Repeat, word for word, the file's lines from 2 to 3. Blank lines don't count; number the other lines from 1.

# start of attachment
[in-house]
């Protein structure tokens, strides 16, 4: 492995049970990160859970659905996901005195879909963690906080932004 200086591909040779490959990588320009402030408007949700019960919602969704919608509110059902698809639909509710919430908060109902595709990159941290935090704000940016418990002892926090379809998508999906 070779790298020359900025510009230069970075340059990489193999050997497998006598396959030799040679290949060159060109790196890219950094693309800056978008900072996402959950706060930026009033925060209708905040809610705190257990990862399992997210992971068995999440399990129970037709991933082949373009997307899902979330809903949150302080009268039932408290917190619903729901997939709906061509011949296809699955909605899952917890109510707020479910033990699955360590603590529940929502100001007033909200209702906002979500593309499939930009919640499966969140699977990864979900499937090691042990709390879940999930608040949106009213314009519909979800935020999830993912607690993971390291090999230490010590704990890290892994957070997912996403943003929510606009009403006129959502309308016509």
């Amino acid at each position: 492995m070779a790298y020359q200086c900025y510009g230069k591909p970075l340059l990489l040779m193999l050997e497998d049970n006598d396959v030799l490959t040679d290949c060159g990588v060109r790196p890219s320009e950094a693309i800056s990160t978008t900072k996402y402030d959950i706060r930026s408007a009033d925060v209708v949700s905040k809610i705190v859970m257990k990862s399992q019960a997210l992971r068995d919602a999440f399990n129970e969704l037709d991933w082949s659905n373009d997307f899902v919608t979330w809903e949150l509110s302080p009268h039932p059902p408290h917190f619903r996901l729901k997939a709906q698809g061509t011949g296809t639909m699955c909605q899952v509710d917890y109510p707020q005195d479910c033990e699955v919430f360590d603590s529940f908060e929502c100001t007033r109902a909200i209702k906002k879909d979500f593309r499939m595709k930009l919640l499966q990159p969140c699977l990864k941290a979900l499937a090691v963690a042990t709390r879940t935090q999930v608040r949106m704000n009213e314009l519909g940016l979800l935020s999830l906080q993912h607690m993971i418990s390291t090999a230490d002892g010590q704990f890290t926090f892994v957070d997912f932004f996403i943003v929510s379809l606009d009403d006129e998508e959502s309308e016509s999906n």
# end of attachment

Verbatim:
């Protein structure tokens, strides 16, 4: 492995049970990160859970659905996901005195879909963690906080932004 200086591909040779490959990588320009402030408007949700019960919602969704919608509110059902698809639909509710919430908060109902595709990159941290935090704000940016418990002892926090379809998508999906 070779790298020359900025510009230069970075340059990489193999050997497998006598396959030799040679290949060159060109790196890219950094693309800056978008900072996402959950706060930026009033925060209708905040809610705190257990990862399992997210992971068995999440399990129970037709991933082949373009997307899902979330809903949150302080009268039932408290917190619903729901997939709906061509011949296809699955909605899952917890109510707020479910033990699955360590603590529940929502100001007033909200209702906002979500593309499939930009919640499966969140699977990864979900499937090691042990709390879940999930608040949106009213314009519909979800935020999830993912607690993971390291090999230490010590704990890290892994957070997912996403943003929510606009009403006129959502309308016509």
């Amino acid at each position: 492995m070779a790298y020359q200086c900025y510009g230069k591909p970075l340059l990489l040779m193999l050997e497998d049970n006598d396959v030799l490959t040679d290949c060159g990588v060109r790196p890219s320009e950094a693309i800056s990160t978008t900072k996402y402030d959950i706060r930026s408007a009033d925060v209708v949700s905040k809610i705190v859970m257990k990862s399992q019960a997210l992971r068995d919602a999440f399990n129970e969704l037709d991933w082949s659905n373009d997307f899902v919608t979330w809903e949150l509110s302080p009268h039932p059902p408290h917190f619903r996901l729901k997939a709906q698809g061509t011949g296809t639909m699955c909605q899952v509710d917890y109510p707020q005195d479910c033990e699955v919430f360590d603590s529940f908060e929502c100001t007033r109902a909200i209702k906002k879909d979500f593309r499939m595709k930009l919640l499966q990159p969140c699977l990864k941290a979900l499937a090691v963690a042990t709390r879940t935090q999930v608040r949106m704000n009213e314009l519909g940016l979800l935020s999830l906080q993912h607690m993971i418990s390291t090999a230490d002892g010590q704990f890290t926090f892994v957070d997912f932004f996403i943003v929510s379809l606009d009403d006129e998508e959502s309308e016509s999906n």